Catherine StewartiVisit iGarden

Anyone who surfs the web looking for plant info will have come across Deirdre Mowat’s fabulous igarden.com.au site. Packed with information about the plants she grows in her Sydney garden, Deirdre brings decades of plant knowledge, meticulous botanical research and hands-on ‘I really do my own gardening’ experience to her plant profiles.

So what’s her own garden really like? I was recently privileged to get an invite (with local designer Peter Nixon, hort journo colleague Paul Urquhart and plantsman Ian Percy) to suss out the real world of iGarden, to dig the dirt, smell the roses and see whether the garden of iGarden lives up to those luscious website photos.

And, oh my word, does it ever. iGarden manages to combine being a plantaholic’s nirvana with the utmost practicality. Deirdre’s experiments over the years means that she knows what performs through both Sydney’s summer humidity and mild winters. You’d think that finding good performing plants for Sydney would be a walk in the park, with our relatively good coastal rainfall and only occasional heavy frosts, but it’s surprisingly not that easy. Many new plant releases are bred in Victoria, and so often don’t cope with our higher summer rainfall and humidity, or suffer from a lack of proper winter chilling and dormancy. Others come to us from the subtropical north coast, shining through the summer heat but then looking horribly dull and lifeless during our colder, and longer, winter.

It’s taken years of Deirdre’s patient experiments to cherry-pick the best of both worlds and combine them into a stunning array of plant pictures. She’s very self-effacing about what she does, even saying before we came “please don’t expect a show garden!” But often the best gardeners are. Most people can grow at least some plants in their garden, and quite a lot of gardeners can even do that very well. But the best gardens are all about how you combine those plants, finding both situational compatibility like sun/shade, drainage requirements and water needs, so that each plant grows to its peak, as well as putting together shapes, tones, colours and textures – what I call plant pictures. Some gardeners hit on it by happy accident every now and then, delightedly finding that one part of their garden just ‘works’. Why it does is often elusive, so it’s hard to repeat.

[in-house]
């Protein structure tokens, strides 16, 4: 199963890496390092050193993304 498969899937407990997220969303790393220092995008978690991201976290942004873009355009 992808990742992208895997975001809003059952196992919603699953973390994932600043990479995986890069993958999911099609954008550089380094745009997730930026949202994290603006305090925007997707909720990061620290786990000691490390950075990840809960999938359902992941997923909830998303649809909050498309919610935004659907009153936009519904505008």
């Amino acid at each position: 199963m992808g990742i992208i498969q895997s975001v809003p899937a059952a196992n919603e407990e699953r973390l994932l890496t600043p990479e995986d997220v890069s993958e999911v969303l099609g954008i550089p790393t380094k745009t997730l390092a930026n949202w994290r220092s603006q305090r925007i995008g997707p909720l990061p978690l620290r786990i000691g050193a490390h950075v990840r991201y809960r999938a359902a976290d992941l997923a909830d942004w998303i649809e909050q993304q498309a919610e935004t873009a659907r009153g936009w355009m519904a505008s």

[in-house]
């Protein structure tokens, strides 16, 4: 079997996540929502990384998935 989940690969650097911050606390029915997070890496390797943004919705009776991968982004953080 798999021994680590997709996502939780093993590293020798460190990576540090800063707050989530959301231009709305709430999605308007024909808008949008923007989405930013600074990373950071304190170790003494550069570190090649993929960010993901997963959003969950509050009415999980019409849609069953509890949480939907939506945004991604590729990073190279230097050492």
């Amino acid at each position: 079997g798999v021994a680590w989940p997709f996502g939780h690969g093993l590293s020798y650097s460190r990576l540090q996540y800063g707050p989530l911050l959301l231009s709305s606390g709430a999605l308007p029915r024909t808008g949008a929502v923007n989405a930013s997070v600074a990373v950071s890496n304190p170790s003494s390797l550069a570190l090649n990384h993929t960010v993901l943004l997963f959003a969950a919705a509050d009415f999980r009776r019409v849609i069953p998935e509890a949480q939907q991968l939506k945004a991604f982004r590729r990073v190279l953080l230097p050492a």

A small group of good gardeners also have an innate artist’s eye, so with only a bit of trial and error, their plant pictures are consistently high quality through most of the year. I see a lot of gardens, as a selector for Open Gardens Australia, as a professional garden writer and as a total sticky beak who’s habitually craning a look over fences, through gates and wangling invites whenever I hear of something worth seeing. The really good gardens are the ones where the gardener sees beyond the beauty of an individual rose or favourite plant and concentrates on the combos. So I won’t describe Deirdre’s garden to you – you can look at the slideshow to see exactly what I mean (click on the images for larger versions), and then visit igarden.com.au to learn about her plants.

And if you are a fan of the plant family Acanthaceae, which are terrific plants for Sydney gardens, including Acanthus, Dicliptera, Eranthemum, Justicia, Megaskepasma, Ruellia, Strobilanthes and Thunbergia you must get a copy of Deirdre Mowat’s self-published booklet ‘Meet the family Acanthaceae‘, $10 (incl p&p for Australia) available by mail order from iGarden or also from Florilegium bookshop in Glebe. There is an earlier publication ‘Growing Salvias in Sydney Gardens‘ which you also shouldn’t be without.

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Catherine Stewart

About Catherine Stewart

Award-winning garden journalist, blogger and photographer; writer for garden magazines and co-author of 'Waterwise Gardening'; landscape designer turned landscape design judge and critic; compulsive networker and lover of generally putting fingers in lots of pies. Particularly mud pies. Creator, curator and editor of GardenDrum. Sydney, NSW.

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